Proper Organization: What’s Right for You?
by Patter Cross (Jan 18, 2007)
Brads, buttons, flowers, chipboard, patterned paper, cardstock, tools, and the list goes on and on. Most scrappers have a huge stash of supplies. If you are like me, you buy supplies faster than you can use them up. So, how do you organize all of these items? How do you know what will work for you? I know if I do not have my supplies organized, I forget what I have, I cannot find what I want when I need it, and I get easily frustrated.
First Steps First
Before beginning to organize your supplies, there are a few things you should do first.
Taking time to follow these steps will help you get ideas and find what will work for you. Let's look at just a few ideas.
Organizing Scrap Paper
Every scrapper has scraps of patterned paper and cardstock. What should you do with them? What size is okay to throw away? How do you organize them? I have a few things that I do with my scraps.
First, I purchased an expandable storage case. It has 14 expandable pockets which are perfect for organizing my scraps. I keep a 12" x 12" sheet protector in each pocket so that the small pieces do not slide underneath each section. This also helps me quickly pull out an entire section to look through without making a mess.
Next , I separated my scraps by color, and I also separated the cardstock from the patterned paper. Then each category is in alphabetical order. It is very simple and easy to find what I need when I want to use scraps.
I usually keep any scrap that is over an inch wide. I find that I use them for everything: cutting out die-cut alphabets and shapes, using strips of paper for accents on cards and layouts, matting photos, and using them for journaling strips. I also have a second expandable storage case where I put scraps I know I will not use. This is for the kids. They love that they have their own scraps and that they do not have to ask me to use them.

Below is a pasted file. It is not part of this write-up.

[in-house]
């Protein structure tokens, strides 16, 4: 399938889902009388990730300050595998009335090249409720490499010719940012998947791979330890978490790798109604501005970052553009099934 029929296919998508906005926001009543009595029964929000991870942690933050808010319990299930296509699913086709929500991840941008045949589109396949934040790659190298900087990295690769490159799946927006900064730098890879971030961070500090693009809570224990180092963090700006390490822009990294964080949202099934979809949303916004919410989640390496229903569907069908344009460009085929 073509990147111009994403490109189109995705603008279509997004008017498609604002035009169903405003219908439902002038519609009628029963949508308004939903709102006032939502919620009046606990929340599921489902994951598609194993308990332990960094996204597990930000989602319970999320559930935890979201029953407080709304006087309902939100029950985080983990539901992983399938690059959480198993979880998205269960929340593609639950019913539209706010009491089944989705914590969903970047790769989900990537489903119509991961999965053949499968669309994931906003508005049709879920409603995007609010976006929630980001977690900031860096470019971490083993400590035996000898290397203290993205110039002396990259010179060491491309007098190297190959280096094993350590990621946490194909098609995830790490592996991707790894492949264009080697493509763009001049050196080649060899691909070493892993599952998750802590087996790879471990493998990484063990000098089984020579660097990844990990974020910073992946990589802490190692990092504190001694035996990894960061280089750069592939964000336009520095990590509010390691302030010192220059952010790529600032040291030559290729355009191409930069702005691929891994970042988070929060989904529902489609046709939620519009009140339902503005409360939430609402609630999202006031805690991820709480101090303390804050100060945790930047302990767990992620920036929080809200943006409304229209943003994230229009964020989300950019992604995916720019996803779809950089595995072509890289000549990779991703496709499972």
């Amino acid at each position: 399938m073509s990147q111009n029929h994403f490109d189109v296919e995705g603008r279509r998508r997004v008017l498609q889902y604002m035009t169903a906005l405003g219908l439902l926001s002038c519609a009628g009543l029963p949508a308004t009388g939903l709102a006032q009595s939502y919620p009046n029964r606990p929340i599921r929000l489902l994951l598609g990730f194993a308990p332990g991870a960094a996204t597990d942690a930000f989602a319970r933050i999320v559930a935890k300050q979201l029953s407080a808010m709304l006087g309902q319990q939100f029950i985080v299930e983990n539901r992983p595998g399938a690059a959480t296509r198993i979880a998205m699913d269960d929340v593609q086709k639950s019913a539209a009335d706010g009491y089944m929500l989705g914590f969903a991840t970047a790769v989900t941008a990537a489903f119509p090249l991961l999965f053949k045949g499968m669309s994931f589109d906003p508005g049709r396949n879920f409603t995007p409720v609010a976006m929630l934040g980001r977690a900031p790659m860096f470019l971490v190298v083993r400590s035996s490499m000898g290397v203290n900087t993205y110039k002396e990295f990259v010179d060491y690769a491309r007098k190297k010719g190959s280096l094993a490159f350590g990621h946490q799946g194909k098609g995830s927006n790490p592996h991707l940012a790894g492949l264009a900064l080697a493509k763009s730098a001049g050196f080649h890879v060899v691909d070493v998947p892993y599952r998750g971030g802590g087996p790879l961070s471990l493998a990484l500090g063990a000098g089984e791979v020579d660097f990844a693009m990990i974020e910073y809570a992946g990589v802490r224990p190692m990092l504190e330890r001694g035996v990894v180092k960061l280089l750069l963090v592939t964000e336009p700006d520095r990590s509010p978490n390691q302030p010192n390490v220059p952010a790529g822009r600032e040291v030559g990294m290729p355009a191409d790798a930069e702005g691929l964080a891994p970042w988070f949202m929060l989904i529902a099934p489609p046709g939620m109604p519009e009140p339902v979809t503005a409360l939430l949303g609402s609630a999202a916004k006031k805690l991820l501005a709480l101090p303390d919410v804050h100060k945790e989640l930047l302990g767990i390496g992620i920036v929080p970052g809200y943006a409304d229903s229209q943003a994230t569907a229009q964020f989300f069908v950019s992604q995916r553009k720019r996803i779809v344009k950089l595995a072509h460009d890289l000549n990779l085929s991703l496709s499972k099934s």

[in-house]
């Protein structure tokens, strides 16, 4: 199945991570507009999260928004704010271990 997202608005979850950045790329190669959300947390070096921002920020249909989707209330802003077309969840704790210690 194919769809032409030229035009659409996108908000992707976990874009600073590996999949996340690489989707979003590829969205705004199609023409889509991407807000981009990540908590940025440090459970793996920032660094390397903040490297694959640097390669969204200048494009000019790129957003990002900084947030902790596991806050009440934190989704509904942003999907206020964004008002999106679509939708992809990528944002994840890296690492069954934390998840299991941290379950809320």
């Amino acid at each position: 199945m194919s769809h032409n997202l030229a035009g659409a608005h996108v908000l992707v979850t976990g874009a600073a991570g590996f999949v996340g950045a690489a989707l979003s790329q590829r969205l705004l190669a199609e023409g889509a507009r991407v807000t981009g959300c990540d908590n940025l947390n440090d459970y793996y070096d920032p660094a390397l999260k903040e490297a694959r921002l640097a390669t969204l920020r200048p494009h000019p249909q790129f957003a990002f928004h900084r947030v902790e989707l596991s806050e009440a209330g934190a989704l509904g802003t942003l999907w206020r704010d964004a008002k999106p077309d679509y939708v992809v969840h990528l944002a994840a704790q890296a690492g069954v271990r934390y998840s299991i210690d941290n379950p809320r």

Organizing Small Embellishments
I personally use the Close to my Heart embellishment cases. These work beautifully for storing brads, eyelets, buttons, photo turns, safety pins, and all of my small embellishments. Each case holds 60 storage jars. Some people use tic-tac boxes and others use hardware storage drawers. All of these work well for storing small embellishments. Look at what you want to store, look at the various storage items available, and pick what will work for your needs.
Organizing Miscellaneous Embellishments
I had a pile of larger embellishments that I just did not know how to organize. I decided to purchase several of the 12" x 12" poly envelopes for storage. I organized these larger embellishments by color. Then I put each color grouping into its own envelope. I have them stored in color order in a basket on the floor. This has worked out perfectly for me. I am finally using up those embellishments that were lost in the dreaded pile.
Ribbon can be stored in so many ways, and you can find many examples in the Scrapjazz gallery. I store my ribbons in two different ways depending on the ribbon width. For ribbons that are ½" or thinner, I store them in the Cropper Hopper embellishment boxes. I can usually get up to four yards in each small box. I keep them in order by color so it is always easy to find what I am looking for. I also cut off a small piece of the original packing and store it in the box so I always know which manufacturer made the ribbon. For my wider ribbons, I put them on wooden clothespins and store them in mason jars. I have four mason jars for my larger ribbons, and they are stored in color order also.
I hope that you will be able to find solutions that will work best for you. The examples above are just a small sample of what works best for me. They keep my supplies protected from damage but they are also very easy to get to when I want to use them. I would love to see pictures of your storage solutions in the Scrapjazz gallery. Be sure to post them because your ideas just might inspire someone else. Happy organizing!